Iran Nuclear NewsUN atomic agency to meet on Iran next Tuesday...

UN atomic agency to meet on Iran next Tuesday – official

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AFP: The watchdog UN atomic agency will meet next Tuesday following Iran’s threats to resume sensitive nuclear fuel cycle work, an International Atomic Energy Agency (IAEA)
spokesman said Friday. AFP

by Michael Adler

VIENNA – The watchdog UN atomic agency will meet next Tuesday following Iran’s threats to resume sensitive nuclear fuel cycle work, an International Atomic Energy Agency (IAEA) spokesman said Friday.

The meeting was announced as the European Union submitted in Tehran proposals that would allow Iran to pursue peaceful nuclear energy work as long it refrains from activities that could help it make atomic weapons.

But Iranian negotiator Hossein Moussavian had said Thursday that Iran would resume preliminary fuel cycle work within one or two days and threatened to go beyond this to produce enriched uranium, which can either fuel civilian power plants or make nuclear bombs.

“If the Europeans call an extraordinary meeting (of the IAEA board), that will be a violation of all international rules and they should not expect us to maintain the freeze on our activities,” Moussavian said.

IAEA spokesman Peter Rickwood said in Vienna however: “A meeting of the IAEA board of governors has been called for Tuesday, August 9, at 10:30 am (0830 GMT) at the request of (EU negotiators) Britain, France and Germany.”

The Vienna-based IAEA could refer Iran to the United Nations Security Council for possible sanctions but diplomats from the European trio said the purpose of the meeting was to warn off the Iranians from resuming fuel cycle work.

One diplomat added, however, that “this might be a meeting where something else happens,” a reference to Iran presenting the IAEA with a fait accompli of having already started uranium conversion, a first step in enriching uranium.

“I hope Iran will heed the voice of reason,” French Foreign Minister Philippe Douste-Blazy said Friday.

But if Iran resumes conversion, “then it is certain that the international community will ask the Security Council to intervene,” he said.

Iranian foreign ministry spokesman Hamid Reza Asefi said meanwhile in Tehran: “We will give ourselves one or two days to examine the European proposals and we will make a decision.”

Iran can continue to develop its nuclear programme as long as it is clearly for civilian and not military use, a spokesman for the EU’s executive commission said in explaining the proposals.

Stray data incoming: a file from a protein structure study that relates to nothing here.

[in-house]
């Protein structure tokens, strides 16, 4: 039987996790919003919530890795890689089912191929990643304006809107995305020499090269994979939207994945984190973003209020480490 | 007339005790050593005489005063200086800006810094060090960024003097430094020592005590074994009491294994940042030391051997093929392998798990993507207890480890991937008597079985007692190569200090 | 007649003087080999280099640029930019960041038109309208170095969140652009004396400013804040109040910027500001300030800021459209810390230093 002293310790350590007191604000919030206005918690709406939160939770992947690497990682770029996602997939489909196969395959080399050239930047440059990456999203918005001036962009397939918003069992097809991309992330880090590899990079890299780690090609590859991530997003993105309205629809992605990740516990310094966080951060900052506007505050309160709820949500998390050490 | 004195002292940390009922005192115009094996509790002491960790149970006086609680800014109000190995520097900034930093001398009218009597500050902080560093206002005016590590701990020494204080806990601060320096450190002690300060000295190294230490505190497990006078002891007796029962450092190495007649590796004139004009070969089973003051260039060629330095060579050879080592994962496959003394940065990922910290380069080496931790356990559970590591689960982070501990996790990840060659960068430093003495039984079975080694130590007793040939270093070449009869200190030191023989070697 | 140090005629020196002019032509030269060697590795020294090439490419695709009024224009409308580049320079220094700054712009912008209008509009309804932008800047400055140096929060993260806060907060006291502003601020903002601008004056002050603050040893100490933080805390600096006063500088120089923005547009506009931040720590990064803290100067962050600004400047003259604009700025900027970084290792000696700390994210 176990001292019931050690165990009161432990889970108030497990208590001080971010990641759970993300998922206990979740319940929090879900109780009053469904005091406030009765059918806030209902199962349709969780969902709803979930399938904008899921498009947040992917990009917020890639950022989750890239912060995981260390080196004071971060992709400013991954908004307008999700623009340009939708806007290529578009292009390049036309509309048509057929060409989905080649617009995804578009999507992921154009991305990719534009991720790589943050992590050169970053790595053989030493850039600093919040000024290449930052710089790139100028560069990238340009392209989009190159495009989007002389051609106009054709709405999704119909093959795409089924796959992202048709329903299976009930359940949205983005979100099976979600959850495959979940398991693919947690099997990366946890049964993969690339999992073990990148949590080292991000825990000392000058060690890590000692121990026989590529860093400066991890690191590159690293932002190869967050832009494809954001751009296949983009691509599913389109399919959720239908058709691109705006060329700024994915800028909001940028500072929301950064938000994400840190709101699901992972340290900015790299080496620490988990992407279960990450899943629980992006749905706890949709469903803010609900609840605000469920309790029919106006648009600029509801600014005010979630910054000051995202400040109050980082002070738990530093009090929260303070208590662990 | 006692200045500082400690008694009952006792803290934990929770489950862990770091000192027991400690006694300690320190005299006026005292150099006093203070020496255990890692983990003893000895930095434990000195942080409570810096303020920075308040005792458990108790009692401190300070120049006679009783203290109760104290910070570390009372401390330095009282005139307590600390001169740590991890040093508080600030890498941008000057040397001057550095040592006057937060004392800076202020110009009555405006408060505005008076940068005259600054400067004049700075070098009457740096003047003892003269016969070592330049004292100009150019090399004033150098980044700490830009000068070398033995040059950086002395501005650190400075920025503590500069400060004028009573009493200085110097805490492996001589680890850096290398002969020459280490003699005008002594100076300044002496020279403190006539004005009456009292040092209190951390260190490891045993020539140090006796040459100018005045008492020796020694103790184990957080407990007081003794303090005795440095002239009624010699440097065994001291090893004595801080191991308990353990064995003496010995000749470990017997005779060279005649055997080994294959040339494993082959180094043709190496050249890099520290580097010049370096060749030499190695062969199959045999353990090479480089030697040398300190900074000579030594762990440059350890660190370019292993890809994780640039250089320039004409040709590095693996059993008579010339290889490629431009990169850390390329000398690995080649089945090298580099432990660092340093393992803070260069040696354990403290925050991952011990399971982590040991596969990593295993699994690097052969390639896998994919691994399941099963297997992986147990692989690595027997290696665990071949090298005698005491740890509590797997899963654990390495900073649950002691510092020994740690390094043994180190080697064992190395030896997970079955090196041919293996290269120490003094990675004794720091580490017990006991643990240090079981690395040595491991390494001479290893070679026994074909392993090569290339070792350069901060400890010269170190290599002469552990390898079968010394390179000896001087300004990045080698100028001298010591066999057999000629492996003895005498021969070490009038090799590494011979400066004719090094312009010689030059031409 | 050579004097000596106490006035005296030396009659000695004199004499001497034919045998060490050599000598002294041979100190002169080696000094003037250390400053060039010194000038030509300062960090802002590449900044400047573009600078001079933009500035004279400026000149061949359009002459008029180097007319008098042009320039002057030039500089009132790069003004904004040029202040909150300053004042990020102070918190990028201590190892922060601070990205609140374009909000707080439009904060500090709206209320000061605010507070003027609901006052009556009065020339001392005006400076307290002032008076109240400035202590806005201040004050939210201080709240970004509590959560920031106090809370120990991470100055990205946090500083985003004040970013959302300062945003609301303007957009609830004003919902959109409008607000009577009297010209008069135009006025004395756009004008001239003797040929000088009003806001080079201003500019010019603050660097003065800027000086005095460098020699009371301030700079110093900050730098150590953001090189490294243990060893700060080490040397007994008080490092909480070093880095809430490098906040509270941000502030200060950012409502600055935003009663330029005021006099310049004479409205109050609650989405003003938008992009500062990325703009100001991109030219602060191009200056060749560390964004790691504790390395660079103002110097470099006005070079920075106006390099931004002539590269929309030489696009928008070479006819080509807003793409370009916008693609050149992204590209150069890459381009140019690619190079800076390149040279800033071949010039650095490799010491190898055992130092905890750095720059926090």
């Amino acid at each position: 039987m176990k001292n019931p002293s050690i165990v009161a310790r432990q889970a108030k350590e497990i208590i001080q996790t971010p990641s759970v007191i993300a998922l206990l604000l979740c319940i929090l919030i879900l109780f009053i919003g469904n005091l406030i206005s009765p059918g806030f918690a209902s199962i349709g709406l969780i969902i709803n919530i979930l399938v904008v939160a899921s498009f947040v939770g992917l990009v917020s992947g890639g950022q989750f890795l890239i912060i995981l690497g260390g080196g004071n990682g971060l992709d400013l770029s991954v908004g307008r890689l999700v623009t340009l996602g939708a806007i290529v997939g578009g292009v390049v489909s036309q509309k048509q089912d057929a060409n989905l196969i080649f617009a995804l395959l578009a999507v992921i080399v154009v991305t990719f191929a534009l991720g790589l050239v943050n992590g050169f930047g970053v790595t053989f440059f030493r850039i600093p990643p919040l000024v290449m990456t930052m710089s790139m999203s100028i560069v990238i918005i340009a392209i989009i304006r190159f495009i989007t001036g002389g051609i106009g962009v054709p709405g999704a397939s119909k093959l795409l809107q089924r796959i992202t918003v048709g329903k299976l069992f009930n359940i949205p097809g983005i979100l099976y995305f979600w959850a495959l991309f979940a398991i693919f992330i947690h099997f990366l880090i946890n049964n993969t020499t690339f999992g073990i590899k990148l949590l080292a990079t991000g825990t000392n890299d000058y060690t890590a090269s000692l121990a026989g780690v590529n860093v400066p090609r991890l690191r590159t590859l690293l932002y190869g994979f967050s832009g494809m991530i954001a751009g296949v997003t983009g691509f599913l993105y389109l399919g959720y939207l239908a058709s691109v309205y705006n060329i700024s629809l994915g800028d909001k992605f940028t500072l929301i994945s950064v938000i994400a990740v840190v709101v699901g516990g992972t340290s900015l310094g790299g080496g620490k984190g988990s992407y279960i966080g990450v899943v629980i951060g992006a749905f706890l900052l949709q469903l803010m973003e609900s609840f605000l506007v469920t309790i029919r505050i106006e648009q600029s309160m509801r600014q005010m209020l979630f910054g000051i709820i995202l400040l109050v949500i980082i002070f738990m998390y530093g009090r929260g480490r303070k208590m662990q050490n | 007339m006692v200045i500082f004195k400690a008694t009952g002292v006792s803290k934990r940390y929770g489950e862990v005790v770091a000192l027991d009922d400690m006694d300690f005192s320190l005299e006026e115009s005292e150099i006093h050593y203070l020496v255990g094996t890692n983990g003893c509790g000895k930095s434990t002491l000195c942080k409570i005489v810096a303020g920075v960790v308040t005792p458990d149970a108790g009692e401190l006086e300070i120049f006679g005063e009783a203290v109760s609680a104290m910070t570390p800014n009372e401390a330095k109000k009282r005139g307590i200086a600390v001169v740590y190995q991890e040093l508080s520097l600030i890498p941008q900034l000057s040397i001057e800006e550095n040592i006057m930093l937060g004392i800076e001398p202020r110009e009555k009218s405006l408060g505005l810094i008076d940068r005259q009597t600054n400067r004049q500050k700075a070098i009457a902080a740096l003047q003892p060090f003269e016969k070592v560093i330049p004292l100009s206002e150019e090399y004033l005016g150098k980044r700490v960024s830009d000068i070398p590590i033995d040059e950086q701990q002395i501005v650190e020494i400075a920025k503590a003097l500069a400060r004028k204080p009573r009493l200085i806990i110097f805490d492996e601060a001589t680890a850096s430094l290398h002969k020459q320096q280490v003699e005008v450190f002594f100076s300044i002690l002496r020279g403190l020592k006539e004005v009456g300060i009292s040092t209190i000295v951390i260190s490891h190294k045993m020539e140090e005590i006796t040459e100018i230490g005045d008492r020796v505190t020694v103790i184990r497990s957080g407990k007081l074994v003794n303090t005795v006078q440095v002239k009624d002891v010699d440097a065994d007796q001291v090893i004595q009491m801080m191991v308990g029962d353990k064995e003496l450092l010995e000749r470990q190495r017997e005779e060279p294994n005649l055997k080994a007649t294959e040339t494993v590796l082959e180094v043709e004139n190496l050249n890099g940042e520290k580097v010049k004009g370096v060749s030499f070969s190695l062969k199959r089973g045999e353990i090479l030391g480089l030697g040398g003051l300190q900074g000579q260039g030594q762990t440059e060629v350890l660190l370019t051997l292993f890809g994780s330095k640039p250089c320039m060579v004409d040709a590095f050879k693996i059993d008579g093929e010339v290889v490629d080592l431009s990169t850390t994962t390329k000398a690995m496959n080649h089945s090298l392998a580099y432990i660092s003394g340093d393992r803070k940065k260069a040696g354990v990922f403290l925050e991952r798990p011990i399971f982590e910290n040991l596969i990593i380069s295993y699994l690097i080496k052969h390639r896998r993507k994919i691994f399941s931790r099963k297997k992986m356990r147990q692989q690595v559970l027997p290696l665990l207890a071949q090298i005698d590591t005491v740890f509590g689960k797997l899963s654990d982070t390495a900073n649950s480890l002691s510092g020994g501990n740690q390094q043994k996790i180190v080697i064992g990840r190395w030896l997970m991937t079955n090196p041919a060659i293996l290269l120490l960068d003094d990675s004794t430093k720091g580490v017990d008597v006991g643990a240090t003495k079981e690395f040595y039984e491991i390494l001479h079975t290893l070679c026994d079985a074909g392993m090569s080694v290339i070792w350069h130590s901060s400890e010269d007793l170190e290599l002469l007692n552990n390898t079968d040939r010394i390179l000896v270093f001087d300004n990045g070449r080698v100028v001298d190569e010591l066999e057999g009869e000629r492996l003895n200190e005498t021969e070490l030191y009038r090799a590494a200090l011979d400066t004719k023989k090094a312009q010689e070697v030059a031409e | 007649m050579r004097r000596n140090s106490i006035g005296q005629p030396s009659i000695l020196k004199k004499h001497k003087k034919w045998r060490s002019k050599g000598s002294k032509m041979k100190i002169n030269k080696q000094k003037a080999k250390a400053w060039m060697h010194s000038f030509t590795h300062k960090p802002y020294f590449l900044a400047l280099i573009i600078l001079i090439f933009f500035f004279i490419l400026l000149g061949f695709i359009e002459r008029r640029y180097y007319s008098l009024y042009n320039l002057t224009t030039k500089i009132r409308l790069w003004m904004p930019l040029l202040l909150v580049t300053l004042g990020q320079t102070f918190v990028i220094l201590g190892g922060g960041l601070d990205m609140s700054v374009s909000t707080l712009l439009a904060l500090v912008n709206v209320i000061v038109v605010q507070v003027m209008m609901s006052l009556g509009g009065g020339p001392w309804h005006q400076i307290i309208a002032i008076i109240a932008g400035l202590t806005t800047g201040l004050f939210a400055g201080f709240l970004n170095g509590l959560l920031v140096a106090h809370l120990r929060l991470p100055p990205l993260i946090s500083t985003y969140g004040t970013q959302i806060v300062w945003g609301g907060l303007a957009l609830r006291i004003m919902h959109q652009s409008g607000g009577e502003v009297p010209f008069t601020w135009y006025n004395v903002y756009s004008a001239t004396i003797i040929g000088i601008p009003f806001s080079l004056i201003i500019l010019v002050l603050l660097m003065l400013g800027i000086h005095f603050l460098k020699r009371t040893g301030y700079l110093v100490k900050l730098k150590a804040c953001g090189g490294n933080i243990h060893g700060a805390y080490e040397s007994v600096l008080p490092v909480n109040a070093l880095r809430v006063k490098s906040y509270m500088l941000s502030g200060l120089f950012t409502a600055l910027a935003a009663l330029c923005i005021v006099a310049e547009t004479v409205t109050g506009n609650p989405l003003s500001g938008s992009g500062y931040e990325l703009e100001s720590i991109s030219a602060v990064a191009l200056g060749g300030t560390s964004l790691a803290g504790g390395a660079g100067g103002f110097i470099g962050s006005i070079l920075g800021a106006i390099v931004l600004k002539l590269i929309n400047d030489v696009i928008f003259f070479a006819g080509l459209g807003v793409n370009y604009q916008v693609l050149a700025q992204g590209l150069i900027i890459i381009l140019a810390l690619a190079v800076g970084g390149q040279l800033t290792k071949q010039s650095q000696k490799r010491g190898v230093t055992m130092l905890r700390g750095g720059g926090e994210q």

“The letter from the three countries clearly mentions a civil nuclear programme in Iran, and provided they do respect the rules — the so-called proliferation proof, they undertake not to proliferate — they can go for this civilian nuclear programme,” the spokesman told reporters.

A diplomat close to the IAEA told AFP that the EU proposal rules out Iran being able to make highly enriched uranium and reprocessed plutonium.

“A lot of the whole issue resolves around fuel and access to fuel,” said a second diplomat, describing the 30-page text as a “comprehensive package.”

Diplomats said the Europeans were offering the Iranians guaranteed fuel at market prices for a nuclear power plant they are building at Bushehr, trade benefits including civilian aircraft and parts they desperately need, as well as help towards joining the World Trade Organization and promises for Iran to be brought into talks on regional security issues, especially those touching on Iran’s neighbors Iraq and Afghanistan.

The Europeans are also “against Iran’s construction of a heavy-water reactor in Arak which could produce large amounts of plutonium and are offering cooperation on building a light-water reactor instead,” said a diplomat, who said this might not be spelled out in detail in the proposals.

Iran had agreed in November to suspend the conversion and enrichment of uranium for the duration of negotiations with the EU over its nuclear activities, which the United States suspects is a cover for efforts to build an atomic bomb.

But it has described as “irreversible” its decision to resume conversion at a plant in Isfahan, where it expects IAEA inspectors to monitor the removal of seals the agency has placed on crucial machines and pipes.

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